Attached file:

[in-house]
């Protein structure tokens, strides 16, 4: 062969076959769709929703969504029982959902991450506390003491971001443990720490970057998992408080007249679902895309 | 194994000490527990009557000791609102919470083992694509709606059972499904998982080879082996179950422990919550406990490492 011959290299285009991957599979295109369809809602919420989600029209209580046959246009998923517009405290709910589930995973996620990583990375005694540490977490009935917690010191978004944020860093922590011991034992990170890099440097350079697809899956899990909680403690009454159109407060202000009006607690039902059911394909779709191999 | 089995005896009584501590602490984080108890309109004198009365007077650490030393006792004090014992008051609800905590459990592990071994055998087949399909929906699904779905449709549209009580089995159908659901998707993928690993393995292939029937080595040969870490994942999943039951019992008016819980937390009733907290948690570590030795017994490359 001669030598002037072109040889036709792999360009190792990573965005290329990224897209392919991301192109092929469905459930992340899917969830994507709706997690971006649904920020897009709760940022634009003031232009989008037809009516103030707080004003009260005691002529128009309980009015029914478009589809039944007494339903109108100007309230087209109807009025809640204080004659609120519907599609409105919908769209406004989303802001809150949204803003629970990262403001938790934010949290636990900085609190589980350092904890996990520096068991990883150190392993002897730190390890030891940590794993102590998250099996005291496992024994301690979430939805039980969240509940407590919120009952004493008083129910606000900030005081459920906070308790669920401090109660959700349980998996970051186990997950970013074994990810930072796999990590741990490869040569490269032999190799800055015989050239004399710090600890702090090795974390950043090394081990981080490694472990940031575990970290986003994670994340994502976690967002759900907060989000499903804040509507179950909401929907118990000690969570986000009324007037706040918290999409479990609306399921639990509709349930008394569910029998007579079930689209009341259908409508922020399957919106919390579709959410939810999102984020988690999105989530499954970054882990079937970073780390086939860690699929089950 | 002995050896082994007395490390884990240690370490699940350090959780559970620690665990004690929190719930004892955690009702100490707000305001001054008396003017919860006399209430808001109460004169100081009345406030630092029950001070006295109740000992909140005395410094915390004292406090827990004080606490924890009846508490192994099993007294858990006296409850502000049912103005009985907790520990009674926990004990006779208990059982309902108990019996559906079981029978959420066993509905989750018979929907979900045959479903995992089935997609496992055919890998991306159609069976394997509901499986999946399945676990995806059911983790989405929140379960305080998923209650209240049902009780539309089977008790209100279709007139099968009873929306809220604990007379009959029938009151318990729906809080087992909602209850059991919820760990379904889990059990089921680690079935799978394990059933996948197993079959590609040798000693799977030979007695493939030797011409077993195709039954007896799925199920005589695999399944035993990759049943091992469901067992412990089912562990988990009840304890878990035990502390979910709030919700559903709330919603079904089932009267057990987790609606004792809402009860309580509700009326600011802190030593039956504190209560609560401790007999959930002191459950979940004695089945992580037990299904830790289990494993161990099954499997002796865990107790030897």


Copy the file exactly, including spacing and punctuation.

[in-house]
């Protein structure tokens, strides 16, 4: 062969076959769709929703969504029982959902991450506390003491971001443990720490970057998992408080007249679902895309 | 194994000490527990009557000791609102919470083992694509709606059972499904998982080879082996179950422990919550406990490492 011959290299285009991957599979295109369809809602919420989600029209209580046959246009998923517009405290709910589930995973996620990583990375005694540490977490009935917690010191978004944020860093922590011991034992990170890099440097350079697809899956899990909680403690009454159109407060202000009006607690039902059911394909779709191999 | 089995005896009584501590602490984080108890309109004198009365007077650490030393006792004090014992008051609800905590459990592990071994055998087949399909929906699904779905449709549209009580089995159908659901998707993928690993393995292939029937080595040969870490994942999943039951019992008016819980937390009733907290948690570590030795017994490359 001669030598002037072109040889036709792999360009190792990573965005290329990224897209392919991301192109092929469905459930992340899917969830994507709706997690971006649904920020897009709760940022634009003031232009989008037809009516103030707080004003009260005691002529128009309980009015029914478009589809039944007494339903109108100007309230087209109807009025809640204080004659609120519907599609409105919908769209406004989303802001809150949204803003629970990262403001938790934010949290636990900085609190589980350092904890996990520096068991990883150190392993002897730190390890030891940590794993102590998250099996005291496992024994301690979430939805039980969240509940407590919120009952004493008083129910606000900030005081459920906070308790669920401090109660959700349980998996970051186990997950970013074994990810930072796999990590741990490869040569490269032999190799800055015989050239004399710090600890702090090795974390950043090394081990981080490694472990940031575990970290986003994670994340994502976690967002759900907060989000499903804040509507179950909401929907118990000690969570986000009324007037706040918290999409479990609306399921639990509709349930008394569910029998007579079930689209009341259908409508922020399957919106919390579709959410939810999102984020988690999105989530499954970054882990079937970073780390086939860690699929089950 | 002995050896082994007395490390884990240690370490699940350090959780559970620690665990004690929190719930004892955690009702100490707000305001001054008396003017919860006399209430808001109460004169100081009345406030630092029950001070006295109740000992909140005395410094915390004292406090827990004080606490924890009846508490192994099993007294858990006296409850502000049912103005009985907790520990009674926990004990006779208990059982309902108990019996559906079981029978959420066993509905989750018979929907979900045959479903995992089935997609496992055919890998991306159609069976394997509901499986999946399945676990995806059911983790989405929140379960305080998923209650209240049902009780539309089977008790209100279709007139099968009873929306809220604990007379009959029938009151318990729906809080087992909602209850059991919820760990379904889990059990089921680690079935799978394990059933996948197993079959590609040798000693799977030979007695493939030797011409077993195709039954007896799925199920005589695999399944035993990759049943091992469901067992412990089912562990988990009840304890878990035990502390979910709030919700559903709330919603079904089932009267057990987790609606004792809402009860309580509700009326600011802190030593039956504190209560609560401790007999959930002191459950979940004695089945992580037990299904830790289990494993161990099954499997002796865990107790030897």